• Glove liners
  • Heavy duty water proof gloves
  • Waterproof trekking pants
  • Normal fleece jacket
  • Wind breaker

I already had my hiking boots, thermals, and hat.


Daily Spending Money and Internet

Lodge in EBC trail

While Nepal Hiking Team provide you with three meals a day while on the road and the occasional snack, they still recommended that we bring 20 USD a day minimum in cash. I found this to be useful since there were times I was ravenously hungry and wanted another meal, or I’d find a few postcards in Namche Bazaar I wanted to buy to send back home. I also used my spending money to buy a trekking pole to keep my balance on some of the steeper terrain.

As you go higher in altitude and the villages become more spread out, food and supplies become more expensive. Also, above 3,500 meters, lodges start charging you for access to electricity for charging your electronics as well as charging you for the internet. A phone charge typically costed between 3 to 4 USD and internet around the same. The internet was to the Everest satellite network so it wasn’t bad. Be sure to ask for 24 hour internet card instead of the 12 hour internet card which costed the same. They’ll give you a card with a password on it that you can use to access the internet.

Total Tips Per Person for Guide and Porter

My guide, Paban, and me

My guide, Paban, and me

Our guide and porter deserved every penny for getting my whiny ass up the mountain and being such fun and good sports about it. They were a pleasure to be around and I highly valued their time. The tip amount can change based on your group size so just send an email to the tour group beforehand asking for the proper tip amount. For our small group of two, we were told that 100 usd to the porter and 200 to the guide each were the expected amount.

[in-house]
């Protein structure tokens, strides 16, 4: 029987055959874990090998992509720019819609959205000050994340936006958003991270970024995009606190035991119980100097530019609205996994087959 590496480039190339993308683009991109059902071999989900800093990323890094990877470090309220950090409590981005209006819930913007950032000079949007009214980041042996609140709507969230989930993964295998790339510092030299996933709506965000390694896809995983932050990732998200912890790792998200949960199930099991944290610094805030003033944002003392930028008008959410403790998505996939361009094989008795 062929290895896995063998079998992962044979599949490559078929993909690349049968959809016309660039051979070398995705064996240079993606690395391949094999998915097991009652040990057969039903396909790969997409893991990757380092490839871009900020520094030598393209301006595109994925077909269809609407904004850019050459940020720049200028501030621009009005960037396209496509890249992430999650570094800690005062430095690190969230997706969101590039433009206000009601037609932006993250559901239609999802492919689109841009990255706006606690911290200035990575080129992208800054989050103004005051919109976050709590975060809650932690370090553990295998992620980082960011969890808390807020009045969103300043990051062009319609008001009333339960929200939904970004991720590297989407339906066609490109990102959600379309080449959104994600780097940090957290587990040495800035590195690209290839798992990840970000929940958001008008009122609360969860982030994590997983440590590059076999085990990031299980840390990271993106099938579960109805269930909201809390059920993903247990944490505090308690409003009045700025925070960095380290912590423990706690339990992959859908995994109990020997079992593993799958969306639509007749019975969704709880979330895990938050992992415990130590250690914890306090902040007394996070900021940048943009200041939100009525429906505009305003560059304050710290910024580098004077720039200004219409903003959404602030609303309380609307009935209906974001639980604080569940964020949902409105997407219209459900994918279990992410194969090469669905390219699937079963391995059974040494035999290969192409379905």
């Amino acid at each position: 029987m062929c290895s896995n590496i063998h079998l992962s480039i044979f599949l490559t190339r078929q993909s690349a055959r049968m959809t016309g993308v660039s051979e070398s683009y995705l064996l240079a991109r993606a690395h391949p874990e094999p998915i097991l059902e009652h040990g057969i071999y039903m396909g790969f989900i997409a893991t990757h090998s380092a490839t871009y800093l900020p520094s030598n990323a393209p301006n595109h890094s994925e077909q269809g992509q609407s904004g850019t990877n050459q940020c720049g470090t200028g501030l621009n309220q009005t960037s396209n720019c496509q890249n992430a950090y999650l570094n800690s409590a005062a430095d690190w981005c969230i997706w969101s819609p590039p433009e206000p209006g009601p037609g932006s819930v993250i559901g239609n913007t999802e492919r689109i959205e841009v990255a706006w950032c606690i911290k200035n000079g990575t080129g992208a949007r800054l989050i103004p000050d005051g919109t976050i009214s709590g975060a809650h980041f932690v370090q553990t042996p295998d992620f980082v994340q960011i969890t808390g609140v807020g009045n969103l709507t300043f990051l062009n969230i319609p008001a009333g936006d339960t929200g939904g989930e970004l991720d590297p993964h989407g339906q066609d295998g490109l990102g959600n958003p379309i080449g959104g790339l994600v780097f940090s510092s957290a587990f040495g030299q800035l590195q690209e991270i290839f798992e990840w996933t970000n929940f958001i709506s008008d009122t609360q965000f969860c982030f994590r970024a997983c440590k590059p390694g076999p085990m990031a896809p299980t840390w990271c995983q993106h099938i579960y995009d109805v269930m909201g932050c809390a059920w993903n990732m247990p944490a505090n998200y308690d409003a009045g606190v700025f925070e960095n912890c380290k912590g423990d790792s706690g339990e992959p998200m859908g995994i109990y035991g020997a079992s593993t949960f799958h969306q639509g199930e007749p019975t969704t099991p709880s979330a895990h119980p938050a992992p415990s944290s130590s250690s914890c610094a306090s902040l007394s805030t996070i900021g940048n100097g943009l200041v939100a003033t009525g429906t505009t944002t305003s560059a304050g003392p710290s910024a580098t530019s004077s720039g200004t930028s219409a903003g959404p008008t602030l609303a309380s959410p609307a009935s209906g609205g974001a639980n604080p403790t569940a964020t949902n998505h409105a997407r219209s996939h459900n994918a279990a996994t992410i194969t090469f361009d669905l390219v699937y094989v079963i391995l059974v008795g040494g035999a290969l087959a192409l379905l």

Please note that lunch and dinner is not always included while in Kathmandu! So I’d recommend 30 usd a day for food and drinks while in the capital. There is some great sightseeing and cafes, as well as art galleries and fun shops so you won’t be bereft of things to do before or after your trek.



My friend Everest and Me

My friend Everest and Me

The overall cost can become prohibitive, but if you save up enough money and have the time I would recommend this expedition in a heartbeat. Something about being in the Himalayas, with the cold wind blowing around you and crystal clear skies makes you feel alive and truly appreciate that this is a once in a lifetime experience.